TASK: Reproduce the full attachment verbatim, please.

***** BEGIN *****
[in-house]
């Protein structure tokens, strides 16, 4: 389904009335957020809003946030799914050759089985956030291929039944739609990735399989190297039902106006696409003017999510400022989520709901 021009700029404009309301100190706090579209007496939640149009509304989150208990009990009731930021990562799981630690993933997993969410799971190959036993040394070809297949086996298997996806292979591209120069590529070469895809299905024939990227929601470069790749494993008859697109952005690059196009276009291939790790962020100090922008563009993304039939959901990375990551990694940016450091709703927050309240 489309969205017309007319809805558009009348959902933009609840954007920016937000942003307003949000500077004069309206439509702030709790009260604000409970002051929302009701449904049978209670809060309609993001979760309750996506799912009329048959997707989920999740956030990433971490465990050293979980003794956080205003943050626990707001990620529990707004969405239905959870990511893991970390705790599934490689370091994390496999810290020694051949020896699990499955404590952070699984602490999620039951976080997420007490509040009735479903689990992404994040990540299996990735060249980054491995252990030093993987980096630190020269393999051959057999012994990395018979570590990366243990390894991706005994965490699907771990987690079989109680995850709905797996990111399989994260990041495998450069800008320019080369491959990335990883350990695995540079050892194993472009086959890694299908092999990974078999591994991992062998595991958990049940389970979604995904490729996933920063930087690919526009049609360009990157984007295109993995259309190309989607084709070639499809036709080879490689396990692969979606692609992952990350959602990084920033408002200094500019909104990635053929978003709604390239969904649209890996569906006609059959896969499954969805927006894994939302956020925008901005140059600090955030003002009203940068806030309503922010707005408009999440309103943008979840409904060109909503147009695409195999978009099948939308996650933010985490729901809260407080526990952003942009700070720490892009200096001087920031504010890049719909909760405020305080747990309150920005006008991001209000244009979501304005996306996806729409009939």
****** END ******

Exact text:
[in-house]
């Protein structure tokens, strides 16, 4: 389904009335957020809003946030799914050759089985956030291929039944739609990735399989190297039902106006696409003017999510400022989520709901 021009700029404009309301100190706090579209007496939640149009509304989150208990009990009731930021990562799981630690993933997993969410799971190959036993040394070809297949086996298997996806292979591209120069590529070469895809299905024939990227929601470069790749494993008859697109952005690059196009276009291939790790962020100090922008563009993304039939959901990375990551990694940016450091709703927050309240 489309969205017309007319809805558009009348959902933009609840954007920016937000942003307003949000500077004069309206439509702030709790009260604000409970002051929302009701449904049978209670809060309609993001979760309750996506799912009329048959997707989920999740956030990433971490465990050293979980003794956080205003943050626990707001990620529990707004969405239905959870990511893991970390705790599934490689370091994390496999810290020694051949020896699990499955404590952070699984602490999620039951976080997420007490509040009735479903689990992404994040990540299996990735060249980054491995252990030093993987980096630190020269393999051959057999012994990395018979570590990366243990390894991706005994965490699907771990987690079989109680995850709905797996990111399989994260990041495998450069800008320019080369491959990335990883350990695995540079050892194993472009086959890694299908092999990974078999591994991992062998595991958990049940389970979604995904490729996933920063930087690919526009049609360009990157984007295109993995259309190309989607084709070639499809036709080879490689396990692969979606692609992952990350959602990084920033408002200094500019909104990635053929978003709604390239969904649209890996569906006609059959896969499954969805927006894994939302956020925008901005140059600090955030003002009203940068806030309503922010707005408009999440309103943008979840409904060109909503147009695409195999978009099948939308996650933010985490729901809260407080526990952003942009700070720490892009200096001087920031504010890049719909909760405020305080747990309150920005006008991001209000244009979501304005996306996806729409009939």